Vietnam today reported a record quarterly GDP contraction due to the impact of the country’s ongoing outbreak of COVID-19, which has slowed domestic consumption and hit industrial production hard. According to the country’s General Statistics Office, Vietnam’s gross domestic product dropped 6.17 percent on the year for the July-September period, the first quarterly decline since 2000, due to COVID-19 lockdowns in key areas including the industrial mainspring of Ho Chi Minh City.
All this marks a turnaround in fortunes from last year, when Vietnam gained a global reputation for its containment of COVID-19 and was the one Southeast Asian nation to register positive growth – 2.9 percent, according to the Asian Development Bank (ADB) – in 2020. But the country been hit hard by outbreaks of the contagious Delta variant that began in late April, which has been worsened by the government’s slow start in rolling out vaccines to Vietnam’s 96 million people.
The epicenter of the outbreak was in Ho Chi Minh City, Vietnam’s largest city, and its industrial periphery in the surrounding provinces. After ordinary lockdowns failed to curb the spread of the virus, authorities last month implemented a strict stay-at-home order in Ho Chi Minh City that saw soldiers deployed to city streets to enforce curfews and assist quarantined residents.
The economic effects of these drastic moves are now being felt. The third quarter underperformed even more than the second quarter of 2020, which saw just 0.39 percent growth, which was Vietnam’s lowest growth rate since 2000.
The lockdowns and strict social distancing requirements have continued to hinder factory production and consumption, gumming up the global supply chains in which fast-growing Vietnam forms an increasingly important link. According to a report today in Nikkei Asia, the severe mobility restrictions currently in place in major cities have contributed to delays in the delivery of Apple’s new iPhone 13, several components of which are assembled in Vietnam. These disruptions have also led to production cuts by Toyota and other Asia-based automakers.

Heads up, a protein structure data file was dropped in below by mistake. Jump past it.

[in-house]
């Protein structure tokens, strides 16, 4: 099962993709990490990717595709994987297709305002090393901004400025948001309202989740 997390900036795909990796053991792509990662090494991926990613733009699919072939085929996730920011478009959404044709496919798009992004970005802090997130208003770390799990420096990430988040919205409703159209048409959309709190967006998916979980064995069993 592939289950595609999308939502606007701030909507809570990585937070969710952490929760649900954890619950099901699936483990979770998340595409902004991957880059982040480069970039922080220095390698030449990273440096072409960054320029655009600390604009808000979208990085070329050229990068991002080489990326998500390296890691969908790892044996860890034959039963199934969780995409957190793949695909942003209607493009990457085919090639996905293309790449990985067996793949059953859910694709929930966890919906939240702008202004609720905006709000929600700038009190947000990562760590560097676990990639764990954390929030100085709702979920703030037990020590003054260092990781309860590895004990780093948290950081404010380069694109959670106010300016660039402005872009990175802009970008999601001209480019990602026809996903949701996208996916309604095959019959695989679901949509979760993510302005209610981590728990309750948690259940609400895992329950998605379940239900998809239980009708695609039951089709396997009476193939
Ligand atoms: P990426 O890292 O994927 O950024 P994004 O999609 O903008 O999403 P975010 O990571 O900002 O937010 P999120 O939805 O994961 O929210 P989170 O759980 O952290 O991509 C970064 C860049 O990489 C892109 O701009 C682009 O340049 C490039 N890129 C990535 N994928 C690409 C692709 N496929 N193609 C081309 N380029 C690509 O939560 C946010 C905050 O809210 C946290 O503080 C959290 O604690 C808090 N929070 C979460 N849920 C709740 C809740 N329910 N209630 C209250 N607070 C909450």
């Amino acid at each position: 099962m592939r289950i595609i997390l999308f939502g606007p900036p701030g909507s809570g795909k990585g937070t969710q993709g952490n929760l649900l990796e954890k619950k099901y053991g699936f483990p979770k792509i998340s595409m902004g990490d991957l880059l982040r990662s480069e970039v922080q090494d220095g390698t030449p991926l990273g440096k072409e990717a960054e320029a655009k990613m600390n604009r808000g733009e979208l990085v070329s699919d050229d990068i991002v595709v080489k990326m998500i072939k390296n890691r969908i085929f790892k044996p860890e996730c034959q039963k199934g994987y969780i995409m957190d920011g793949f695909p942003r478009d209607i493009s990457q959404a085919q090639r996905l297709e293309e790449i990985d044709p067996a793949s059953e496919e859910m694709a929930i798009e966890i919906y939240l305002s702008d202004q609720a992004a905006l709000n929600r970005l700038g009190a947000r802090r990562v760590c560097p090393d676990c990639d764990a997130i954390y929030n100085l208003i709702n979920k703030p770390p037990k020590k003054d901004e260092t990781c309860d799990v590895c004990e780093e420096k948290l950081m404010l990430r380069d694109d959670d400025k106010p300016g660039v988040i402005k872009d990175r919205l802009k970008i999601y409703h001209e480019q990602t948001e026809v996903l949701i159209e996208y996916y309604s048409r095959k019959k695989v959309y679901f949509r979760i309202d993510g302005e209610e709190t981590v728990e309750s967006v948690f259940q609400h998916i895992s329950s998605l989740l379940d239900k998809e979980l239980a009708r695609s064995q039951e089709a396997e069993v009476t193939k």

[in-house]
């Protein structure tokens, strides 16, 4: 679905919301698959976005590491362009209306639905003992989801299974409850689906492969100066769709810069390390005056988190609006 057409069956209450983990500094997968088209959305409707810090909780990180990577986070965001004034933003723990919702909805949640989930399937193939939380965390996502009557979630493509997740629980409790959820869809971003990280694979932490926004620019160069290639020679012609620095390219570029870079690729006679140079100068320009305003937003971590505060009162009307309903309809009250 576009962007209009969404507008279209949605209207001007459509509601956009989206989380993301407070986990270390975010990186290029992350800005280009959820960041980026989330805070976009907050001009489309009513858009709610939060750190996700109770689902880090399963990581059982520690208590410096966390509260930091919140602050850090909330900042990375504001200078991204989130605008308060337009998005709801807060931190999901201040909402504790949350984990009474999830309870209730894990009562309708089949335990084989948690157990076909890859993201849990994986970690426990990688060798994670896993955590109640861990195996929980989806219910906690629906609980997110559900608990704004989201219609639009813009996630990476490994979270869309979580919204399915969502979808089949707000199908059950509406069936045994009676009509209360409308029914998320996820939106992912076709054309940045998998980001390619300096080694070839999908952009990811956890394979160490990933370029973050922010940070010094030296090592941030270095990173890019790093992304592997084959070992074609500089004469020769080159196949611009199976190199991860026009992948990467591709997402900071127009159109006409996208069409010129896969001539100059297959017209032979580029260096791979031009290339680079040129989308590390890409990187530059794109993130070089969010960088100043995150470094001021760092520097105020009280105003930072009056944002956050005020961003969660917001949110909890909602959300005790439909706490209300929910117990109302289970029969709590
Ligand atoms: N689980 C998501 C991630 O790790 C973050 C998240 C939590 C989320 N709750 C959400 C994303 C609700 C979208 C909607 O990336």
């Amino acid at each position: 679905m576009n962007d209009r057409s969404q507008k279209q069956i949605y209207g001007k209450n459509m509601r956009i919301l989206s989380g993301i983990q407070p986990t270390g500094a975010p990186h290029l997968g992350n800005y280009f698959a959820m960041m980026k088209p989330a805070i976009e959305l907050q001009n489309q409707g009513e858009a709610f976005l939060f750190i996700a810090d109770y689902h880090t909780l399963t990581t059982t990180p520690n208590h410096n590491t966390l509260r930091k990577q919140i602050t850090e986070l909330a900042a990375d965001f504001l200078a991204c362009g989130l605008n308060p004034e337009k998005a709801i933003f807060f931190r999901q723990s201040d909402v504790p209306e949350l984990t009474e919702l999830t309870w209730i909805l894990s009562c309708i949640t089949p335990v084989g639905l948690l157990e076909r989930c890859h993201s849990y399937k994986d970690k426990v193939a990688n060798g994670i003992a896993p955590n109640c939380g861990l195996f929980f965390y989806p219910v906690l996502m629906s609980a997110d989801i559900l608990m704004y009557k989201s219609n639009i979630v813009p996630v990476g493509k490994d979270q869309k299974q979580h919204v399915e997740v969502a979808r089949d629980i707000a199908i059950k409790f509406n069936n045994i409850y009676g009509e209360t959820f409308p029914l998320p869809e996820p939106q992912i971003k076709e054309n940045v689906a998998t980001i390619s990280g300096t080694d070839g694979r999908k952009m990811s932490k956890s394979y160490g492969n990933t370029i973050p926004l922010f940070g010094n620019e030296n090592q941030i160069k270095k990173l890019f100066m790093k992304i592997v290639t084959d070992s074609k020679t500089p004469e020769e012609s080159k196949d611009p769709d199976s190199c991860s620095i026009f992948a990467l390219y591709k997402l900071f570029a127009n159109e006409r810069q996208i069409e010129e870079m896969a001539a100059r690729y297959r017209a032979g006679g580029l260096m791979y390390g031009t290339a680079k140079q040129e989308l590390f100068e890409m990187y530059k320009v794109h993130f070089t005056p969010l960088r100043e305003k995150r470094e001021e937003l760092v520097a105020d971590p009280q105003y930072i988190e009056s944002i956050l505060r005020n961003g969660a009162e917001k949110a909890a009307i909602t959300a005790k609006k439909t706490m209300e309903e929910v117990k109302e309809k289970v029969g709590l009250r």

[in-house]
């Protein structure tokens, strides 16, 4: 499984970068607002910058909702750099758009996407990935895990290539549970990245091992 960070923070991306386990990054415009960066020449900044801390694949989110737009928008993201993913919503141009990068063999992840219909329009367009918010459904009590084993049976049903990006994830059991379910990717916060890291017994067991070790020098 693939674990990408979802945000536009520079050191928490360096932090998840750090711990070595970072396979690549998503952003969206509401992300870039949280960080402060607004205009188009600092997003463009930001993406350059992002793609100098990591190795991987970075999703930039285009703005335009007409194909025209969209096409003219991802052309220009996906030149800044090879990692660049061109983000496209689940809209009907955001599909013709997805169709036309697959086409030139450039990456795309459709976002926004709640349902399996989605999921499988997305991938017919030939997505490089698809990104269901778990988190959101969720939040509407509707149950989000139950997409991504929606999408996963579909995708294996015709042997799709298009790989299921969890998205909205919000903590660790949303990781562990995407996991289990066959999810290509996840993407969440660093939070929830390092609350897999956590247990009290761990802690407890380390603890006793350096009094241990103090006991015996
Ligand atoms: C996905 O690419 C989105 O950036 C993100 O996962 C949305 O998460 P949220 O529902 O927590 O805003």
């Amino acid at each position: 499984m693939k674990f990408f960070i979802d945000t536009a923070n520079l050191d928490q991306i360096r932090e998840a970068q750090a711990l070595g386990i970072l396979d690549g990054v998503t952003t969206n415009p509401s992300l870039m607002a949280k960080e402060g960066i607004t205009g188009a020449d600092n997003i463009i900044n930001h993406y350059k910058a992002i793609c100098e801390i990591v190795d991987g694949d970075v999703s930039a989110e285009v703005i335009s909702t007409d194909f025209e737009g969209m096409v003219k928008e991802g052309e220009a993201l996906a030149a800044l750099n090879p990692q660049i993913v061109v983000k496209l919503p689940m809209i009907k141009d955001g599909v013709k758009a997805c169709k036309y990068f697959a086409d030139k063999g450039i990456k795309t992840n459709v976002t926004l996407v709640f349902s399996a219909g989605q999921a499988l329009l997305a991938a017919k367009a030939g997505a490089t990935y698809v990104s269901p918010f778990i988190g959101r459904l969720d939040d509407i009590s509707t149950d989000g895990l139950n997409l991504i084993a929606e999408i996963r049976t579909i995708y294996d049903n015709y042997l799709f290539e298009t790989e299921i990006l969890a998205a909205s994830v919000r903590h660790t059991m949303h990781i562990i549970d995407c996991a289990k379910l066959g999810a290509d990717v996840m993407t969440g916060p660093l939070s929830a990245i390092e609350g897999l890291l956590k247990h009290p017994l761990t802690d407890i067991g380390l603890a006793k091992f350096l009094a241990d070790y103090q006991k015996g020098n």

In Ho Chi Minh City and the capital Hanoi, restaurants have been closed to dining in, while foreign tourists are also banned from entering the country, flattening the country’s nascent tourist industry.
These ongoing COVID-19 restrictions, along with Vietnam’s belated vaccine rollout, prompted the ADB in its latest economic outlook to revise its growth projection for 2021 down from 6.7 percent in April to 3.8 percent. The third-quarter GDP figures suggest that Vietnam may struggle even to meet this target, let alone the government’s official growth target of 6.5 percent for 2021.
GDP grew just 1.42 percent in the first three quarters of the year, and according to one observer’s calculations, even if the country reopened immediately and achieved modest 4 percent growth in the fourth quarter, it would achieve only whole-year growth of around 2 percent, far short of the government’s target.
The current severe lockdowns in Ho Chi Minh City reflect the Vietnamese government’s willingness to inflict short-term economic pain in the interests of returning to positive growth as soon as possible. But with vaccine rates still lagging behind the rest of Asia – the country has administered at least one dose of COVID-19 vaccine to just 31.5 percent of the population, and two doses to just over 8 percent – it will likely take a long time to turn the wide economic corner.